Aside from her work on Hannah Montana, Miley has also appeared on several other TV series throughout the years. In 2016, she co-starred in the Amazon Studios series Crisis in Six Scenes. In 2019, she acted in an episode of the Netflix series Black Mirror as a pop star named Ashley O, an episode that Miley said she felt is almost just like her life. Miley also recorded a song as Ashely O for the show, which landed on the Billboard charts, making her the first person to have had songs on the Billboard charts under three monikers, Hannah Montana, Miley Cyrus and Ashley O.
Another stream of income for Miley has been her work with brands. One of Miley’s first collabs was her 2009 juniors’ clothing line, Miley Cyrus and Max Azria, which was sold at Walmart. Miley has also worked with other brands like Converse and Marc Jacobs, and likely earned hefty checks from each of those partnerships.
Miley’s still young, so she probably has many more projects in the works. But that doesn’t mean that she isn’t already loaded. According to Celebrity Net Worth, Miley Cyrus’s net worth is $160 million. How many tattoos is that?
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The Ridge View High School teacher is passionate about her job and her community. She's teaching at the very school she graduated from nearly a decade ago.COLUMBIA, S.C. — Mallory Mullen really knows how to make creative imagery come alive, an important skill when you teach AP U.S. History."History has a lot of boring things, but it also has a lot of like explosive points," said Leilah Hill. "Ms. Mullen makes a point to say, even though this seems boring now, when we get to this point, it'll all make sense....
The Ridge View High School teacher is passionate about her job and her community. She's teaching at the very school she graduated from nearly a decade ago.
COLUMBIA, S.C. — Mallory Mullen really knows how to make creative imagery come alive, an important skill when you teach AP U.S. History.
"History has a lot of boring things, but it also has a lot of like explosive points," said Leilah Hill. "Ms. Mullen makes a point to say, even though this seems boring now, when we get to this point, it'll all make sense."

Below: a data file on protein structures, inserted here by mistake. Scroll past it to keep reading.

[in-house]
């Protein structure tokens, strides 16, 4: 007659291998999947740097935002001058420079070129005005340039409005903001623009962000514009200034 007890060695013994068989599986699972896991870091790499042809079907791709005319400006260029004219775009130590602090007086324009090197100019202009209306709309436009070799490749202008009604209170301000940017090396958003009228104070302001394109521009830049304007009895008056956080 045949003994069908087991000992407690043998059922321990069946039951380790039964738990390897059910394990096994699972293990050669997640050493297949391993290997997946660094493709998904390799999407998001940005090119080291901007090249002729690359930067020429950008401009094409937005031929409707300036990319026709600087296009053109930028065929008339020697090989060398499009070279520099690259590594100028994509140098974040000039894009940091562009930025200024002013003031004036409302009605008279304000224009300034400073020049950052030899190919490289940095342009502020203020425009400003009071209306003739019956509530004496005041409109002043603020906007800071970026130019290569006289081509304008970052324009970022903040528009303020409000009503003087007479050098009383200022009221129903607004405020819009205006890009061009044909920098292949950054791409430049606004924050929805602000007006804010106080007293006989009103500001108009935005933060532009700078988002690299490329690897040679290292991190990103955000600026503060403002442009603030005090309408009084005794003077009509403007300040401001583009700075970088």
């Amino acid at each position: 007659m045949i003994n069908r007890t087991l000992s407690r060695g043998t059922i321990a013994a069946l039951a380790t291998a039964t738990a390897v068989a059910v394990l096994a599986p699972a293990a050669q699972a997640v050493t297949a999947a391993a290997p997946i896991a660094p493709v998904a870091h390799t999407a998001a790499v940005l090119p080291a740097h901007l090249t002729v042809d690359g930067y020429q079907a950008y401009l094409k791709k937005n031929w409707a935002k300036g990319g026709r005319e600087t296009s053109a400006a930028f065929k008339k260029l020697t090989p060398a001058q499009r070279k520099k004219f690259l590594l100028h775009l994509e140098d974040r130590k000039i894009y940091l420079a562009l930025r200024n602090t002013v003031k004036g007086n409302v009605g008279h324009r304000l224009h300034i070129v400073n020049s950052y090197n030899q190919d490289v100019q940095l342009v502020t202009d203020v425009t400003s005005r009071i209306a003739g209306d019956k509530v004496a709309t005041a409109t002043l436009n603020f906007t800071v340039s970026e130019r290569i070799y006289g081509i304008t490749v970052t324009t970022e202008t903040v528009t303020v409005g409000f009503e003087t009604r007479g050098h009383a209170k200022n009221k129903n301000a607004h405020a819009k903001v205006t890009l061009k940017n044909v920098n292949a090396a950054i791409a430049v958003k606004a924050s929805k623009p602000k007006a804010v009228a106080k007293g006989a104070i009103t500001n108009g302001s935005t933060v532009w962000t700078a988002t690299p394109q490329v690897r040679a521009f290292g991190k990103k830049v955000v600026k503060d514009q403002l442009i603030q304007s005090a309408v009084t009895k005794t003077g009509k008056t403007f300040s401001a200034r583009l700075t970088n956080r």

Hill is a junior at Ridge View High School in Richland District Two. She says Ms. Mullen is one of the teachers that alumni talk about because of the impact she's making.
"Ms. Mullen is very animated," said Hill. "The first day of school, you could tell she was ready to go. She was very excited. Honestly, she just wants us to succeed -- and she's not going to make it easy."
Dr. Brenda Mack is the principal at Ridge View High School and has fond memories as Mullen as a student.
"It's just amazing that she used to walk these same halls as a student," said Mack. "She sat in these same classrooms and was a part of the Blazer Marching Band, and now she's giving back to our students of today and she's making an impact on them, the way so many of our previous educators impacted her."
"I had a great experience here," said Mullen. "I learned so many things from so many great teachers and I just wanted to be a little part of that."
Mullen continues her efforts outside of the classroom with the Blazer Band as a staff member. Even jumping in the play when needed.
"It's something that brings me joy in and of itself," said Mullen. "It's also fun to maybe not only see me as sitting in front of people and teaching at them, but I can have fun and play half time and word up, too."
"I think my job is to make teenagers believe that they can do more than what they think," said Mullen. "By working hard with discipline, with encouragement, they can do way more than maybe they ever expected to do."
And whether she's in the classroom or making music, one thing is for sure, she's making a difference.
"Ms. Mullen really deserves it," said Hill. "You can really see that everything that she does is with intention and she really just wants us to succeed."
That's why Mallory Mullen is the News19 Teacher of the Week.
If you know a teacher like Mrs. Williams who deserves to be recognized for her hard work in the classroom, you can email us at TOW@WLTX.com.
Aiken Regional Medical Centers occupational therapist Mallory White found her breast cancer tumor in the shower when she was 35 years old on July 15, 2020.Her doctors told her she could have an appointment in September, but White was not willing to wait that long to get her diagnosis. She found another doctor who saw her two days later and got her a cancer diagnosis and two chemo treatments by September.“The thing is, 35 years old, no family history. Nobody ever expects it to be them when that’s the case,” sai...
Aiken Regional Medical Centers occupational therapist Mallory White found her breast cancer tumor in the shower when she was 35 years old on July 15, 2020.